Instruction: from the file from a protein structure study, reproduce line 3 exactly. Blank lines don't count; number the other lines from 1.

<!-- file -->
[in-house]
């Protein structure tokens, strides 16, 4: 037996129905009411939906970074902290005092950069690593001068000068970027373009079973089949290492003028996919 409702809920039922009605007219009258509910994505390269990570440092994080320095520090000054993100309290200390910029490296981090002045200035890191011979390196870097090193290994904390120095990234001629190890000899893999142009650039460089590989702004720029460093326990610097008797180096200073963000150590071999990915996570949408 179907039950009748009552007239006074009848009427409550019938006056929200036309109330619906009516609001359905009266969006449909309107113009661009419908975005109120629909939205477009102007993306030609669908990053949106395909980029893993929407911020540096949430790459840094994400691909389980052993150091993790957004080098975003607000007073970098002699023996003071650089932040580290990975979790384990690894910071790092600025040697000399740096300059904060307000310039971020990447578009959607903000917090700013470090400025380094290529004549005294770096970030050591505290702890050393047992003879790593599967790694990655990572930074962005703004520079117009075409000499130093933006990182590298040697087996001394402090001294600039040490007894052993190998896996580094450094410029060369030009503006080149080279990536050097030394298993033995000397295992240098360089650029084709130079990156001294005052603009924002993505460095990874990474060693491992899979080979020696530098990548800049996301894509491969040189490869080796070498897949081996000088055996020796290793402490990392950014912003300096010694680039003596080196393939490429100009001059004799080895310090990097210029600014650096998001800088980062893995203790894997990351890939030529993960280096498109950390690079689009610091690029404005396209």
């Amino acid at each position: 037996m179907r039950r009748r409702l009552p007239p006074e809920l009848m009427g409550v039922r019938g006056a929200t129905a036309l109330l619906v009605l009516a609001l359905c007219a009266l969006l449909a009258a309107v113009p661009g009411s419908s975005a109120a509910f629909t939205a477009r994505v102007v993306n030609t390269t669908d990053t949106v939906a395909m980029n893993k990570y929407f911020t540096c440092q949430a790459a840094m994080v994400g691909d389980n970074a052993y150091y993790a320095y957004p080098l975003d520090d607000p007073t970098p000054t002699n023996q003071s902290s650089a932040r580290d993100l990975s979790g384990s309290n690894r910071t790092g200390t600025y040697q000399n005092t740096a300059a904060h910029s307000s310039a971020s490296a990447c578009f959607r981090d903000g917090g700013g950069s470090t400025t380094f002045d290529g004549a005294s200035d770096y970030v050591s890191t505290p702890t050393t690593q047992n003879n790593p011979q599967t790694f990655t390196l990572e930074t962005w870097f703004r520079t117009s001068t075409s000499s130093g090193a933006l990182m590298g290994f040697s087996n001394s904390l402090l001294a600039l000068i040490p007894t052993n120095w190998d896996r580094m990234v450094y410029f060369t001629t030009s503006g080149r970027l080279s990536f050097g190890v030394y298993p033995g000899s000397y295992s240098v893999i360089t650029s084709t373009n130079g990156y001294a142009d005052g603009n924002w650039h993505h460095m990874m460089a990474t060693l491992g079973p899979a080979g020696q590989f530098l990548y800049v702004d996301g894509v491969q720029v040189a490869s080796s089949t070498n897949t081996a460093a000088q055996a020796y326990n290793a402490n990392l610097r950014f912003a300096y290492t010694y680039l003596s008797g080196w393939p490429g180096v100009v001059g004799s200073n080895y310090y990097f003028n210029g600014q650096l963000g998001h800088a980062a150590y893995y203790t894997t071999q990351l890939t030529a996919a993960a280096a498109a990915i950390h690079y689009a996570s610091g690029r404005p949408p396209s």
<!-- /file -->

């Amino acid at each position: 037996m179907r039950r009748r409702l009552p007239p006074e809920l009848m009427g409550v039922r019938g006056a929200t129905a036309l109330l619906v009605l009516a609001l359905c007219a009266l969006l449909a009258a309107v113009p661009g009411s419908s975005a109120a509910f629909t939205a477009r994505v102007v993306n030609t390269t669908d990053t949106v939906a395909m980029n893993k990570y929407f911020t540096c440092q949430a790459a840094m994080v994400g691909d389980n970074a052993y150091y993790a320095y957004p080098l975003d520090d607000p007073t970098p000054t002699n023996q003071s902290s650089a932040r580290d993100l990975s979790g384990s309290n690894r910071t790092g200390t600025y040697q000399n005092t740096a300059a904060h910029s307000s310039a971020s490296a990447c578009f959607r981090d903000g917090g700013g950069s470090t400025t380094f002045d290529g004549a005294s200035d770096y970030v050591s890191t505290p702890t050393t690593q047992n003879n790593p011979q599967t790694f990655t390196l990572e930074t962005w870097f703004r520079t117009s001068t075409s000499s130093g090193a933006l990182m590298g290994f040697s087996n001394s904390l402090l001294a600039l000068i040490p007894t052993n120095w190998d896996r580094m990234v450094y410029f060369t001629t030009s503006g080149r970027l080279s990536f050097g190890v030394y298993p033995g000899s000397y295992s240098v893999i360089t650029s084709t373009n130079g990156y001294a142009d005052g603009n924002w650039h993505h460095m990874m460089a990474t060693l491992g079973p899979a080979g020696q590989f530098l990548y800049v702004d996301g894509v491969q720029v040189a490869s080796s089949t070498n897949t081996a460093a000088q055996a020796y326990n290793a402490n990392l610097r950014f912003a300096y290492t010694y680039l003596s008797g080196w393939p490429g180096v100009v001059g004799s200073n080895y310090y990097f003028n210029g600014q650096l963000g998001h800088a980062a150590y893995y203790t894997t071999q990351l890939t030529a996919a993960a280096a498109a990915i950390h690079y689009a996570s610091g690029r404005p949408p396209s």